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Open SkiesTransparency, Confidence-Building, and the End of the Cold War$
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Peter Jones

Print publication date: 2014

Print ISBN-13: 9780804790987

Published to Stanford Scholarship Online: January 2015

DOI: 10.11126/stanford/9780804790987.001.0001

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The Ottawa and Budapest Conferences

The Ottawa and Budapest Conferences

(p.59) 4 The Ottawa and Budapest Conferences
Open Skies

Peter Jones

Stanford University Press

Chapter four covers initial rounds of the Ottawa and Budapest talks, where each side took the attitude that the other should make compromises. This may have reflected the powerful elements of the delegations' view that it was the best way to ensure the Treaty would not be realized. What was also discovered was how much the Warsaw Pact's solidarity had disintegrated, with the Soviets' allies essentially accepting the Western conception of the regime. However, they did insist that whatever capabilities the NATO allies would enjoy in terms of sensors and data-processing should be equally available. This was important to the Treaty and had the effect of moderating the extreme aspects of American positions. Open Skies was not the European allies' priority at this time; the treaty to limit conventional forces in Europe (the CFE Treaty) was. But Open Skies’ moment would come as the CFE Treaty later encountered difficulties.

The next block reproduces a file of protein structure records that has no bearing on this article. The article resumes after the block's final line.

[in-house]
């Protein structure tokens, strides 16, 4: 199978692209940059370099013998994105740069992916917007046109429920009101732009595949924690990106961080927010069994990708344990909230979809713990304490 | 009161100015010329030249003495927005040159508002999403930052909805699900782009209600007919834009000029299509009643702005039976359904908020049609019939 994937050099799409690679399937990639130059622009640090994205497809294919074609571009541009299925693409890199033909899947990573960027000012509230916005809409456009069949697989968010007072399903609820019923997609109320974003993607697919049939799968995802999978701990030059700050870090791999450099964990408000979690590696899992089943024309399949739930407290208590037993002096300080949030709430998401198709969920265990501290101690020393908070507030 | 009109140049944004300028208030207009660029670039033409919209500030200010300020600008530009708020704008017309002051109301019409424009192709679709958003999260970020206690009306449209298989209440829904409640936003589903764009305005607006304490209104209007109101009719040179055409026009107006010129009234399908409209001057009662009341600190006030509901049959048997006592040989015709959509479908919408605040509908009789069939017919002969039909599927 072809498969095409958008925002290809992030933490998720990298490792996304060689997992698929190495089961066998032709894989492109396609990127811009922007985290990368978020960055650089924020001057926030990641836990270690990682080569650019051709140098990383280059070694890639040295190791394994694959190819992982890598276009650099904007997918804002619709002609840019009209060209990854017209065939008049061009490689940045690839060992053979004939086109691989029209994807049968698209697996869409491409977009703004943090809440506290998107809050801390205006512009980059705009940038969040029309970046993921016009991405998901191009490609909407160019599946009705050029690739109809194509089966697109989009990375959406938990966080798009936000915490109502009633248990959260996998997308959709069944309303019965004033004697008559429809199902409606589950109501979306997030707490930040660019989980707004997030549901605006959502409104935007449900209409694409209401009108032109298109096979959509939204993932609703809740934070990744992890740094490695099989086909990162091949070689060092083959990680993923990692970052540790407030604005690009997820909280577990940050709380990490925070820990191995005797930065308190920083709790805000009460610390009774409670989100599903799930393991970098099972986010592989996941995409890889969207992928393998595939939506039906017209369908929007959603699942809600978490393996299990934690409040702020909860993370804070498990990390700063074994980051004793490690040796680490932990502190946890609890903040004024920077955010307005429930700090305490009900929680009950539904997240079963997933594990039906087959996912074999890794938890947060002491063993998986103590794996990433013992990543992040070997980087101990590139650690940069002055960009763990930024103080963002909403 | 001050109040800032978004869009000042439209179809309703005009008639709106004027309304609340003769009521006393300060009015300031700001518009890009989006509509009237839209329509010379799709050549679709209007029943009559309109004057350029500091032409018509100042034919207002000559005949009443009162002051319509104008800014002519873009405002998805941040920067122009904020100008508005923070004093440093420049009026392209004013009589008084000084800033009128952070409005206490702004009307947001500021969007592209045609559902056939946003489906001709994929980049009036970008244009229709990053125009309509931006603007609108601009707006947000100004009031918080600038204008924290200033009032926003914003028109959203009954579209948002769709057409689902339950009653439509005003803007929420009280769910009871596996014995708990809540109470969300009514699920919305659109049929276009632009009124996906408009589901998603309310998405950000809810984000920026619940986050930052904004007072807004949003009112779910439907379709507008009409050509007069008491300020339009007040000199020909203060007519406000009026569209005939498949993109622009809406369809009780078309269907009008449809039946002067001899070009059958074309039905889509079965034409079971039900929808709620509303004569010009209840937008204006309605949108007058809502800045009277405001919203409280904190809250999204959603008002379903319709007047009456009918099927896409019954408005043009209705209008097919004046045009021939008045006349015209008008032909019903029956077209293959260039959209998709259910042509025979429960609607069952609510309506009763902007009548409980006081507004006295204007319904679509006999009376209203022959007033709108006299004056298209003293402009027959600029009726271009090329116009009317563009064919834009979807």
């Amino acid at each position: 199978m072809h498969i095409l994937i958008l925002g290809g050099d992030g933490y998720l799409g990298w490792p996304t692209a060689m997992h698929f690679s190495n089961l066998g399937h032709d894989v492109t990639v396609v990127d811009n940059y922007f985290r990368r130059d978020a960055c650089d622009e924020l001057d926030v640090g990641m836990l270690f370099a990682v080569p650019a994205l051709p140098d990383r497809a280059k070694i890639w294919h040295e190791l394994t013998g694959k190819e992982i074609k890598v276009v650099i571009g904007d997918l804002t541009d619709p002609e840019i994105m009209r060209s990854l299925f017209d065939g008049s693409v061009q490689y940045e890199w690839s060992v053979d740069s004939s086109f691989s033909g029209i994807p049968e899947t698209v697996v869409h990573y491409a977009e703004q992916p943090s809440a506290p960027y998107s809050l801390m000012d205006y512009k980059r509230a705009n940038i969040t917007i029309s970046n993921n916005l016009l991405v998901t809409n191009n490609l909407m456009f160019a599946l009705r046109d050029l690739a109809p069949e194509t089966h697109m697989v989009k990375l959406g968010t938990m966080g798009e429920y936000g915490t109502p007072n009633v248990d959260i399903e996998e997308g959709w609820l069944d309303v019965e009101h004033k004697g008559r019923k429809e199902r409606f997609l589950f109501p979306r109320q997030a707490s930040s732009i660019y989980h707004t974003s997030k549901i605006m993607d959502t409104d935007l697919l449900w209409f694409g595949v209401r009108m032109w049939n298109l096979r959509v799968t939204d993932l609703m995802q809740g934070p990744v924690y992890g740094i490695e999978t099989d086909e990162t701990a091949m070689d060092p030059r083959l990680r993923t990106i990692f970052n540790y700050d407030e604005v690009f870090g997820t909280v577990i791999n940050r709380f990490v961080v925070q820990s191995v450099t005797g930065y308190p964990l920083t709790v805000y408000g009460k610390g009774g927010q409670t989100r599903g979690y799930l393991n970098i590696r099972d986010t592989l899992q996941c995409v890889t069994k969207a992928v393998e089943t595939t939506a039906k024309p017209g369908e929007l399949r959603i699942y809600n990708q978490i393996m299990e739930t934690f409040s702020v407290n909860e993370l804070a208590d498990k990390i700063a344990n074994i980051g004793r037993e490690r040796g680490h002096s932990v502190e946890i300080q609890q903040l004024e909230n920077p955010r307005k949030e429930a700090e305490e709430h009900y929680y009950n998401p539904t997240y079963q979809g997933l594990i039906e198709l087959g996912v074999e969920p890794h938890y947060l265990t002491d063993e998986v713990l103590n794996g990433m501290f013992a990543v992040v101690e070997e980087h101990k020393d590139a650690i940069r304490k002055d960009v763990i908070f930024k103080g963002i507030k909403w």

Keywords:   Ottawa, Budapest, Open Skies, Confidence-building Measure (CBM), Cold War, NATO, Verification, Cooperative Aerial Monitoring, Conventional Forces in Europe (CFE) Treaty, Warsaw Pact

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